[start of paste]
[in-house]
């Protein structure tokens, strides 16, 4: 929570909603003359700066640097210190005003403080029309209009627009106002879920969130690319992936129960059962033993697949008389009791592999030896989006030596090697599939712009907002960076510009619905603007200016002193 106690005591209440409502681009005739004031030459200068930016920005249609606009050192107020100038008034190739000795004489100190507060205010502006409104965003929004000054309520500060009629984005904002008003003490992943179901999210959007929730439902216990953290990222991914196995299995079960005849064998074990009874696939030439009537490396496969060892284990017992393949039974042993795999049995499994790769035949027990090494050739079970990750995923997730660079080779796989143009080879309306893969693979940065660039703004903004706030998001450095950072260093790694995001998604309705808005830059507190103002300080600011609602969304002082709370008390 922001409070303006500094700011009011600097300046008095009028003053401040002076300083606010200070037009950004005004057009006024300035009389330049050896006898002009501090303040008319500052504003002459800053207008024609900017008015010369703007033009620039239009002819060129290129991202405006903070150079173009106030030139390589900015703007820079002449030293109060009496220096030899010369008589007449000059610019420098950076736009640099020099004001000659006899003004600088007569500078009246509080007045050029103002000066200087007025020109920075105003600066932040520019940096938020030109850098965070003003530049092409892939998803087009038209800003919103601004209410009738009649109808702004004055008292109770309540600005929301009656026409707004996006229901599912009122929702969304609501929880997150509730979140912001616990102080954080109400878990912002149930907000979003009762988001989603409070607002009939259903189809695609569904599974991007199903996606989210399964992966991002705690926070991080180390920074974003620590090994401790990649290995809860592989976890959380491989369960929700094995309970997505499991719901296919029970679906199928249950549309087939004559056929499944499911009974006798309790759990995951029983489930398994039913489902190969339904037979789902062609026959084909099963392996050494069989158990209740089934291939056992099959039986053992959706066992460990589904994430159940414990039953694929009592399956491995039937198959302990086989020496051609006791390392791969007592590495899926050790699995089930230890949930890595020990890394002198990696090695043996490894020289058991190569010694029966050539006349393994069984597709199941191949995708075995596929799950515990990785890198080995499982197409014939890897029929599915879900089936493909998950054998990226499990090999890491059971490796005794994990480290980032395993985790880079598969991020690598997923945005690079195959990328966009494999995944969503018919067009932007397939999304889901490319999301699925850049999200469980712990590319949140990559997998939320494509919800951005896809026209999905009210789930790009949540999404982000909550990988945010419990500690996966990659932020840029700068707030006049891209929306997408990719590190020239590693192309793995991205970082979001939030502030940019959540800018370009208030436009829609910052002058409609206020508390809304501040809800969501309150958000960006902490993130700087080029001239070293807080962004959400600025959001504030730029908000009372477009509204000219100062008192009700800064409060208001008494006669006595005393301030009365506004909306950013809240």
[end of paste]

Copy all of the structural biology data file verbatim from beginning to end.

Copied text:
[in-house]
């Protein structure tokens, strides 16, 4: 929570909603003359700066640097210190005003403080029309209009627009106002879920969130690319992936129960059962033993697949008389009791592999030896989006030596090697599939712009907002960076510009619905603007200016002193 106690005591209440409502681009005739004031030459200068930016920005249609606009050192107020100038008034190739000795004489100190507060205010502006409104965003929004000054309520500060009629984005904002008003003490992943179901999210959007929730439902216990953290990222991914196995299995079960005849064998074990009874696939030439009537490396496969060892284990017992393949039974042993795999049995499994790769035949027990090494050739079970990750995923997730660079080779796989143009080879309306893969693979940065660039703004903004706030998001450095950072260093790694995001998604309705808005830059507190103002300080600011609602969304002082709370008390 922001409070303006500094700011009011600097300046008095009028003053401040002076300083606010200070037009950004005004057009006024300035009389330049050896006898002009501090303040008319500052504003002459800053207008024609900017008015010369703007033009620039239009002819060129290129991202405006903070150079173009106030030139390589900015703007820079002449030293109060009496220096030899010369008589007449000059610019420098950076736009640099020099004001000659006899003004600088007569500078009246509080007045050029103002000066200087007025020109920075105003600066932040520019940096938020030109850098965070003003530049092409892939998803087009038209800003919103601004209410009738009649109808702004004055008292109770309540600005929301009656026409707004996006229901599912009122929702969304609501929880997150509730979140912001616990102080954080109400878990912002149930907000979003009762988001989603409070607002009939259903189809695609569904599974991007199903996606989210399964992966991002705690926070991080180390920074974003620590090994401790990649290995809860592989976890959380491989369960929700094995309970997505499991719901296919029970679906199928249950549309087939004559056929499944499911009974006798309790759990995951029983489930398994039913489902190969339904037979789902062609026959084909099963392996050494069989158990209740089934291939056992099959039986053992959706066992460990589904994430159940414990039953694929009592399956491995039937198959302990086989020496051609006791390392791969007592590495899926050790699995089930230890949930890595020990890394002198990696090695043996490894020289058991190569010694029966050539006349393994069984597709199941191949995708075995596929799950515990990785890198080995499982197409014939890897029929599915879900089936493909998950054998990226499990090999890491059971490796005794994990480290980032395993985790880079598969991020690598997923945005690079195959990328966009494999995944969503018919067009932007397939999304889901490319999301699925850049999200469980712990590319949140990559997998939320494509919800951005896809026209999905009210789930790009949540999404982000909550990988945010419990500690996966990659932020840029700068707030006049891209929306997408990719590190020239590693192309793995991205970082979001939030502030940019959540800018370009208030436009829609910052002058409609206020508390809304501040809800969501309150958000960006902490993130700087080029001239070293807080962004959400600025959001504030730029908000009372477009509204000219100062008192009700800064409060208001008494006669006595005393301030009365506004909306950013809240």